Robert Mapplethorpe exhibition to open in October at IU's Grunwald Gallery
Photographs donated to The Kinsey Institute will be exhibited together for the first time
FOR IMMEDIATE RELEASE
BLOOMINGTON, Ind. -- "Robert Mapplethorpe: Photographs from The Kinsey Institute Collection" will go on display Oct. 10 through Nov. 22 at Indiana University's Grunwald Gallery. Presented jointly by the Grunwald Gallery and The Kinsey Institute, the exhibition marks the first time this group of photographs has been publicly shown.
Mapplethorpe is considered by art historians to be one of the most significant artists of the 20th century. His striking black-and-white photographs capture a classical beauty that is both formal and raw.
In 2011, The Kinsey Institute received a gift of 30 prints from the Robert Mapplethorpe Foundation. These photographs dating from 1976 to 1985 are excellent examples of Mapplethorpe's more challenging work. Some of the gelatin silver prints are nude or clothed portraits, while others contain explicit homosexual and heterosexual imagery from the New York S&M scene.
At the time of the gift, foundation president Michael Stout described the works as some of the artist's "most memorable and most difficult." The Kinsey Institute was chosen to receive this group of photographs because of its scholarly mission and IU's storied record of academic freedom, Stout said.
On Oct. 10, photo critic Philip Gefter will deliver a lecture on "Robert Mapplethorpe, Sam Wagstaff, and the Gay Sensibility." The event will take place at 5 p.m. in Room 102 at the Henry Radford Hope School of Fine Arts. An opening reception will follow from 6 to 8 p.m. at the Grunwald Gallery.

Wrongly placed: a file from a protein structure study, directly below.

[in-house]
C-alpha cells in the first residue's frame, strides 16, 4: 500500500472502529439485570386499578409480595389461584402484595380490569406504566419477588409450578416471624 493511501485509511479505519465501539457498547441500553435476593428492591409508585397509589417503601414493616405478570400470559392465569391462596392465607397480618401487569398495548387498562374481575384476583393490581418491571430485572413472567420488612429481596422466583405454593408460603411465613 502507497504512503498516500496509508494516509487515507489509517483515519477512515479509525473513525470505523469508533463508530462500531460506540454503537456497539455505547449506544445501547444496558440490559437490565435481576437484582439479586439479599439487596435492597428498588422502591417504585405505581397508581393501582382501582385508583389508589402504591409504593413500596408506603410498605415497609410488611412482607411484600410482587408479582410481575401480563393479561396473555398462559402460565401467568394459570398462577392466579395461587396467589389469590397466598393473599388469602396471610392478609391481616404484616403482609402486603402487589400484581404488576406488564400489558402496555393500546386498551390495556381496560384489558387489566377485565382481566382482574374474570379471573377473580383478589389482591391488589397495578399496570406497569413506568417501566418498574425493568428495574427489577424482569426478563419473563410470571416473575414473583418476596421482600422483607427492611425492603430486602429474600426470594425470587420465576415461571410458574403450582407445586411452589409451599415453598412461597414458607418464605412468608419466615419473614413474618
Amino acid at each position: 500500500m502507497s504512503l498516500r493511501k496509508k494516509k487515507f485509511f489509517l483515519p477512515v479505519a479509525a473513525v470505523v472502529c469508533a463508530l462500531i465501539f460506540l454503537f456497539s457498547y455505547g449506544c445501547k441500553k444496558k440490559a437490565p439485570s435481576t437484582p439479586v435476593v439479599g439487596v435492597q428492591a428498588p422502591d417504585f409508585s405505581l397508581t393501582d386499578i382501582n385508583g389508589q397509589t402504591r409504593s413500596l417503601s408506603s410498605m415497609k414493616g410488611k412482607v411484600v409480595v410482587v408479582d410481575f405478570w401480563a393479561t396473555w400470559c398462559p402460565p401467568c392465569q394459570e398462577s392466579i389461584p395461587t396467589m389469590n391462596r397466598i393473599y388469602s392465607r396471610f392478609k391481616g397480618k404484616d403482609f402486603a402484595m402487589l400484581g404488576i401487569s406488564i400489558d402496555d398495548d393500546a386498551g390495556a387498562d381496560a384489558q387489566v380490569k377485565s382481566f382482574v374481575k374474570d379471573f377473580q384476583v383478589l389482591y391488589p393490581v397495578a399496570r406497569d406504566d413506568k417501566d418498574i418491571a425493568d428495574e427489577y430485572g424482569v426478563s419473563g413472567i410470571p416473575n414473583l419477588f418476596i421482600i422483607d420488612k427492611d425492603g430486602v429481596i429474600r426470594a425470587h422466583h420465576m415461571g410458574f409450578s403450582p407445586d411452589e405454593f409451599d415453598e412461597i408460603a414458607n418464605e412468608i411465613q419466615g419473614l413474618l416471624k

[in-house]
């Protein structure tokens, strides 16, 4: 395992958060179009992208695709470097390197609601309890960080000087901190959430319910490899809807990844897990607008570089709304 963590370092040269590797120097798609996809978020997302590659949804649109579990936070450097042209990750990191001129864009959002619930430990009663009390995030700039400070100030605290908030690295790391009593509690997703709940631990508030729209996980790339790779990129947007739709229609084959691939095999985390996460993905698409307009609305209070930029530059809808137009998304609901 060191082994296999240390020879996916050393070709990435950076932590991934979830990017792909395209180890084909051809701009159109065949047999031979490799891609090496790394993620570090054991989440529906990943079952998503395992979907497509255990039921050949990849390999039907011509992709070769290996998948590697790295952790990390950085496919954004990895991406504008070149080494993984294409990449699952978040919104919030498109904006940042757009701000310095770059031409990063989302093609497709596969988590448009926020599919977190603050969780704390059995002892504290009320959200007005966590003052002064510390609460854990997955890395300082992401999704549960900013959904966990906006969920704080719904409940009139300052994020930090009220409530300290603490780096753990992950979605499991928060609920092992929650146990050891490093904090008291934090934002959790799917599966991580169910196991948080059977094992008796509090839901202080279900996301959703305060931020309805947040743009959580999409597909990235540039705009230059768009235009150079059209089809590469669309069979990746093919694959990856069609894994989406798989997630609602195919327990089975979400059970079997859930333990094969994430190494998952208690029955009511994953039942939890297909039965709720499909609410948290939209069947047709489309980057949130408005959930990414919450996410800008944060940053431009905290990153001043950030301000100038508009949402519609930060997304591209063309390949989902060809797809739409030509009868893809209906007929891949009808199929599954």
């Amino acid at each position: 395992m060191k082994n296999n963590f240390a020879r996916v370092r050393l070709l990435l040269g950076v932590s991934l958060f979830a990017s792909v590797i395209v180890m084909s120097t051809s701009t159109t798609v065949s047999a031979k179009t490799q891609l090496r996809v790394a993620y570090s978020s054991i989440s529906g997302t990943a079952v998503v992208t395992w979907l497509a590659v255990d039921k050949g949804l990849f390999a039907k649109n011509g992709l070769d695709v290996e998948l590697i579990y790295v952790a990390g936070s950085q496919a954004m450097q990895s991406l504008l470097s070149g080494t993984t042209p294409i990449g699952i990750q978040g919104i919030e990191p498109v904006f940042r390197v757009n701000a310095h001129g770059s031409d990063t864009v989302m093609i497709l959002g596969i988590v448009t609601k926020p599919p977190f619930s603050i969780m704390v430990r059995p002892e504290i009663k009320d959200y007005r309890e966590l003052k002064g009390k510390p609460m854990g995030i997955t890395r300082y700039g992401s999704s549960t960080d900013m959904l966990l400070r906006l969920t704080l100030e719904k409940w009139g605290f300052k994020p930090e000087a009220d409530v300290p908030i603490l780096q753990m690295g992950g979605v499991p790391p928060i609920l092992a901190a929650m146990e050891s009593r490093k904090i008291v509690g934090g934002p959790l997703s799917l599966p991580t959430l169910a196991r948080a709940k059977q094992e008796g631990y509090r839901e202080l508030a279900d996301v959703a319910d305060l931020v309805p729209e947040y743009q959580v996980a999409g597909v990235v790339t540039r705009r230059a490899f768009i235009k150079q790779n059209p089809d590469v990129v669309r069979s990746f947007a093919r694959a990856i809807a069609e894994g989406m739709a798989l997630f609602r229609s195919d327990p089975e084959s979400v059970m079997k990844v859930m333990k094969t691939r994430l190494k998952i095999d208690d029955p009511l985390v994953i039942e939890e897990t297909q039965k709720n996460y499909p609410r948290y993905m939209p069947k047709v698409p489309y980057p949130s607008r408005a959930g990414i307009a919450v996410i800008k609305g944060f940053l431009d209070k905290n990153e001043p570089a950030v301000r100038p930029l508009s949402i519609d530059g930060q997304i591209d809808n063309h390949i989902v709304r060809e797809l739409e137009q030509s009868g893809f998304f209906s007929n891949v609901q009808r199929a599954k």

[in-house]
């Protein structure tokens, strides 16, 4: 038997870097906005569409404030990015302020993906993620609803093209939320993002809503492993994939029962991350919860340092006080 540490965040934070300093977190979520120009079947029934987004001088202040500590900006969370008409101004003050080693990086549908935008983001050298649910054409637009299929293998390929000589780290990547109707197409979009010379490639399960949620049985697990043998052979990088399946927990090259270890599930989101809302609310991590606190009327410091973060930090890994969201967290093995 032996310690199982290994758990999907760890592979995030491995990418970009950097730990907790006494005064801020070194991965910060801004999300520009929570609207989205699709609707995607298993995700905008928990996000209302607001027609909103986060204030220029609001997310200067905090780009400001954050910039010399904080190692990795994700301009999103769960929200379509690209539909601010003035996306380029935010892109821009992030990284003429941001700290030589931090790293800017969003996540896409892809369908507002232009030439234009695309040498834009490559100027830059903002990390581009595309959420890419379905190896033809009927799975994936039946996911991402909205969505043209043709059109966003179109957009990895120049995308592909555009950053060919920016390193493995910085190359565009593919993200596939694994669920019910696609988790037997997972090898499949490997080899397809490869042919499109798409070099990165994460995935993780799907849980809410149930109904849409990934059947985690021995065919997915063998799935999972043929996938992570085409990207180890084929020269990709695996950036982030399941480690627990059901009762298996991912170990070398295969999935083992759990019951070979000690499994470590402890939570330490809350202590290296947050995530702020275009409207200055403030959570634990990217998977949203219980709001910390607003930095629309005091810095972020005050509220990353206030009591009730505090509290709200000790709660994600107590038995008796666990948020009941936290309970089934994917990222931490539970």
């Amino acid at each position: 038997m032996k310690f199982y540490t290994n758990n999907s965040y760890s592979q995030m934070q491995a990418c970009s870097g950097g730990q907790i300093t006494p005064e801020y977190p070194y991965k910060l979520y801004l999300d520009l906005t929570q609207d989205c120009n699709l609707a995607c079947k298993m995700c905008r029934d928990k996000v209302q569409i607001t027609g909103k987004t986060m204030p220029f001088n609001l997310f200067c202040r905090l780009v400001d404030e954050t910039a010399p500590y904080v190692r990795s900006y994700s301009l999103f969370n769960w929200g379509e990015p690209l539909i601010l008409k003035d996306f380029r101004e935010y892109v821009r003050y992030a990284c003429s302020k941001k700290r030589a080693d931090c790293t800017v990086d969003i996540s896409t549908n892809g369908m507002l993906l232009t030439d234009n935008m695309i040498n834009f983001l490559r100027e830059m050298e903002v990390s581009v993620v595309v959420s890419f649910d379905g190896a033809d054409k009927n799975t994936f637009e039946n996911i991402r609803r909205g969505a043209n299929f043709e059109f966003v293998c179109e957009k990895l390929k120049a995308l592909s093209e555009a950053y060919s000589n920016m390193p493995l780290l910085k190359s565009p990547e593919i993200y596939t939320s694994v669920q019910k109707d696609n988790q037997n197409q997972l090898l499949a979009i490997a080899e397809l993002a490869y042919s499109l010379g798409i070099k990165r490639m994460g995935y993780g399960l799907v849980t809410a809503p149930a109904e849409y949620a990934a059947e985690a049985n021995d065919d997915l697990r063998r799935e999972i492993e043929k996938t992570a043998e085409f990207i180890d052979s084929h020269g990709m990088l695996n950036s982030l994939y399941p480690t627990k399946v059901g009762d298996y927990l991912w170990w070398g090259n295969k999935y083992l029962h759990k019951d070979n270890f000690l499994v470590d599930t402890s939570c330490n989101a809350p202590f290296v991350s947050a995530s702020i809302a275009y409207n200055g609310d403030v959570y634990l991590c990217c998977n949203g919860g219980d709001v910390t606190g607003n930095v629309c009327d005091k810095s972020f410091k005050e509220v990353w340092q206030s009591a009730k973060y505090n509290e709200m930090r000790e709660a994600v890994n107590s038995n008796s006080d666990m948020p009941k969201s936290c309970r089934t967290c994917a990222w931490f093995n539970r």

Gefter writes about photography for The Daily Beast. He previously covered the subject at The New York Times for more than 15 years. Aperture recently published his book of essays, "Photography After Frank."
In 2010, Gefter produced the acclaimed feature-length documentary, "Bill Cunningham New York." His current project is "Wagstaff: Before and After Mapplethorpe -- A Biography," which will be published by W.W. Norton & Co. in November.
On Oct. 24, Andrew Moisey will present the gallery talk "Robert Mapplethorpe: Pleasure and Pain" at noon in the Grunwald. Moisey is a postdoctoral fellow at the Center for Cultural Analysis at Rutgers University.
Though Mapplethorpe is well known for a variety of subjects, including celebrity portraits and flower studies, his more explicit photographs have sparked a wider public dialogue.
In 1989, a retrospective of Mapplethorpe's work, "The Perfect Moment," helped ignite a fierce culture war after Republican Sen. Jesse Helms discovered that the National Endowment for the Arts had awarded the Institute of Contemporary Art in Philadelphia $30,000 toward the exhibition. A battle ensued over the government’s role in funding for the arts.
One year later, the same exhibition provoked local law enforcement in Cincinnati, Ohio, to accuse Cincinnati’s Contemporary Arts Center and its director of pandering pornography and promoting obscenity. A famous trial resulted in which the definition of art itself was the essential issue. Art and the exhibition prevailed, as all charges were dismissed.
"Robert Mapplethorpe: Photographs from The Kinsey Institute Collection" opens 25 years after the artist's death and the opening of "The Perfect Moment" retrospective. All 30 Mapplethorpe photographs from the Kinsey collection will be featured, along with materials that address the controversy surrounding the 1989 exhibition and the culture wars of the early 1990s.